In addition, The Women's Bureau will soon release the Trauma Informed Care for Women Veterans Experiencing Homelessness Guide. The guide was developed to ensure that trainers and service provides who serve women veterans with multiple traumas have a deeper understanding of the unique trauma experiences and needs of female veterans.
  • Training Women for Jobs in a Clean Energy Economy: Ensuring women are trained to succeed in a clean energy economy is critical to ensuring opportunities are available in industries that are growing and have good jobs. Training for women and other under-served job seekers is being funded by the Department's "Pathways Out of Poverty" grants. These grants are providing $150 million to support programs that help disadvantaged populations find ways out of poverty and into economic self-sufficiency. A number of these grantees have succeeded in recruiting women participants (23 percent on average as of September 2010), while focusing on green industries, especially construction, energy, and transportation, which have historically employed fewer women. On Earth Day 2009, Secretary Solis held a roundtable with White House Council on Environmental Quality Chair Nancy Sutley to discuss the opportunities for women in the clean energy economy. The Women's Bureau hosted a series of seven teleconferences for workforce practitioners, designed to offer information and an exchange of ideas to better connect women with green jobs training and funder nine projects to explore ways to increase women's participation in green training programs. In 2011, the Women's Bureau will publish an online guide, Why Green is Your Color: A Woman's Guide to a Sustainable Career.
  • Strengthening the Safety Net for the Unemployed: The Recovery Act provided incentives for states to update antiquated unemployment laws to make unemployment assistance available to more American workers. These updates encouraged states to provide unemployment insurance benefits to those seeking part-time work (who are disproportionately women), and to workers who leave their jobs to care for a sick or disabled loved one, or to escape a violent domestic relationship. Because of the modernization efforts in the Recovery Act, an estimated 200,000 unemployed Americans received benefits they would not otherwise have received.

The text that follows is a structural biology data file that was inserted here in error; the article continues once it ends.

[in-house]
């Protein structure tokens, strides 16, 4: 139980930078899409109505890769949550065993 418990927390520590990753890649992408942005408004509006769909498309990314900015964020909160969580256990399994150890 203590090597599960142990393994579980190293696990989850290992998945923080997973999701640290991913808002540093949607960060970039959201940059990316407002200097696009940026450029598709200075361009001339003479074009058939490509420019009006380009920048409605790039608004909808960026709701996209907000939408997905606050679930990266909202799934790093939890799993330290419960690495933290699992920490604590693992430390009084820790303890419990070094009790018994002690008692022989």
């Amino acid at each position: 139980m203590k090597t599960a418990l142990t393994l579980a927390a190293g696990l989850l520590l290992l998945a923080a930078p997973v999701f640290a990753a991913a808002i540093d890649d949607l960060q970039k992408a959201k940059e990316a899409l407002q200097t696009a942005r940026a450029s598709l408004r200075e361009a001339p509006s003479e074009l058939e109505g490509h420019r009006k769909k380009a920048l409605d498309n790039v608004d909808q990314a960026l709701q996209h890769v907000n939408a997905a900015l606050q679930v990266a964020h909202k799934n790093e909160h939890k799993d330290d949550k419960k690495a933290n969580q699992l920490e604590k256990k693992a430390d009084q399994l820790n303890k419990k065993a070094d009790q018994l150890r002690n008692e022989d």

Female Unemployment by State — 2010 Annual Averages

Chart 7: Female Unemployment by State — 2010 Annual Averages

Source: Bureau of Labor Statistics, Current Population Survey, preliminary 2010 annual average data.

Chart 7: Text only


1Union membership refers to members of a labor union or an employee association similar to a union. However, some workers are represented by unions despite not belonging to a union themselves. In 2010, 12.4 percent of women and 13.8 percent of men were either union or employee association members or workers who report no union affiliation but whose jobs are covered by a union or an employee association contract.
2Self-employed refer to self-employed workers whose businesses are unincorporated.
3October data are used here because that is the month when students are usually enrolled in school regardless of the type of school or school calendar.
4A family is a group of two or more persons residing together who are related by birth, marriage, or adoption. The count of families is for “primary” families only, that is, the householder and all others persons related to and residing with the householder. Families are classified either as married-couple families or as families maintained by women or men without their spouses.
5This chart uses the usual weekly earnings of a wage and salary workers as published by the Bureau of Labor Statistics. The cumulative lost earnings compares the difference in earnings for the median earner working fifty-two weeks out of the year over the five- or ten-year age range shown.
6“Moms” and “dads” refer to women and men with their own children under 18 years old. Own children include sons, daughters, step-children, and adopted children. Not included are nieces, nephews, grandchildren, and other related and unrelated children. Detail may not sum to totals due to rounding.
7Includes never married; married, spouse absent; separated; and widowed persons.
8Data by education refer to people age 25 and over.
9Earnings are usual median weekly earnings for full-time wage and salary workers. Full time means usually worked 35 hours or more per week.